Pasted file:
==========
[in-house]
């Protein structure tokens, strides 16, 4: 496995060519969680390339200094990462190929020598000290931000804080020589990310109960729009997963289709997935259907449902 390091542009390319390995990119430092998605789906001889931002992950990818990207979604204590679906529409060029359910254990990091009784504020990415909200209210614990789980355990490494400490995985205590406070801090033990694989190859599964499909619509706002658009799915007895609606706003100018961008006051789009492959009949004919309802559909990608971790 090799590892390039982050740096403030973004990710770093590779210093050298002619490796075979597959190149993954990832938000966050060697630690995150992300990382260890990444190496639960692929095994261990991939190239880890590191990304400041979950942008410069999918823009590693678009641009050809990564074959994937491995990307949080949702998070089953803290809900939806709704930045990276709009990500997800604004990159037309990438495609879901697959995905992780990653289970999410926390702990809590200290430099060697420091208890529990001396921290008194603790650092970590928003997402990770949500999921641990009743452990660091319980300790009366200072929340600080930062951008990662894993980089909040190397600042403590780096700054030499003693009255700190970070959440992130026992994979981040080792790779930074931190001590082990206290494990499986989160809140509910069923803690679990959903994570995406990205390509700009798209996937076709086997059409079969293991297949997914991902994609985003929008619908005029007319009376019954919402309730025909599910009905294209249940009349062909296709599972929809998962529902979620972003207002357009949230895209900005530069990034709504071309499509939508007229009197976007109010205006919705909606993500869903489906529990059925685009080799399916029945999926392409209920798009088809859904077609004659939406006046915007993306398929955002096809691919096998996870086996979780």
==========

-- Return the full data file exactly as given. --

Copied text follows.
[in-house]
């Protein structure tokens, strides 16, 4: 496995060519969680390339200094990462190929020598000290931000804080020589990310109960729009997963289709997935259907449902 390091542009390319390995990119430092998605789906001889931002992950990818990207979604204590679906529409060029359910254990990091009784504020990415909200209210614990789980355990490494400490995985205590406070801090033990694989190859599964499909619509706002658009799915007895609606706003100018961008006051789009492959009949004919309802559909990608971790 090799590892390039982050740096403030973004990710770093590779210093050298002619490796075979597959190149993954990832938000966050060697630690995150992300990382260890990444190496639960692929095994261990991939190239880890590191990304400041979950942008410069999918823009590693678009641009050809990564074959994937491995990307949080949702998070089953803290809900939806709704930045990276709009990500997800604004990159037309990438495609879901697959995905992780990653289970999410926390702990809590200290430099060697420091208890529990001396921290008194603790650092970590928003997402990770949500999921641990009743452990660091319980300790009366200072929340600080930062951008990662894993980089909040190397600042403590780096700054030499003693009255700190970070959440992130026992994979981040080792790779930074931190001590082990206290494990499986989160809140509910069923803690679990959903994570995406990205390509700009798209996937076709086997059409079969293991297949997914991902994609985003929008619908005029007319009376019954919402309730025909599910009905294209249940009349062909296709599972929809998962529902979620972003207002357009949230895209900005530069990034709504071309499509939508007229009197976007109010205006919705909606993500869903489906529990059925685009080799399916029945999926392409209920798009088809859904077609004659939406006046915007993306398929955002096809691919096998996870086996979780």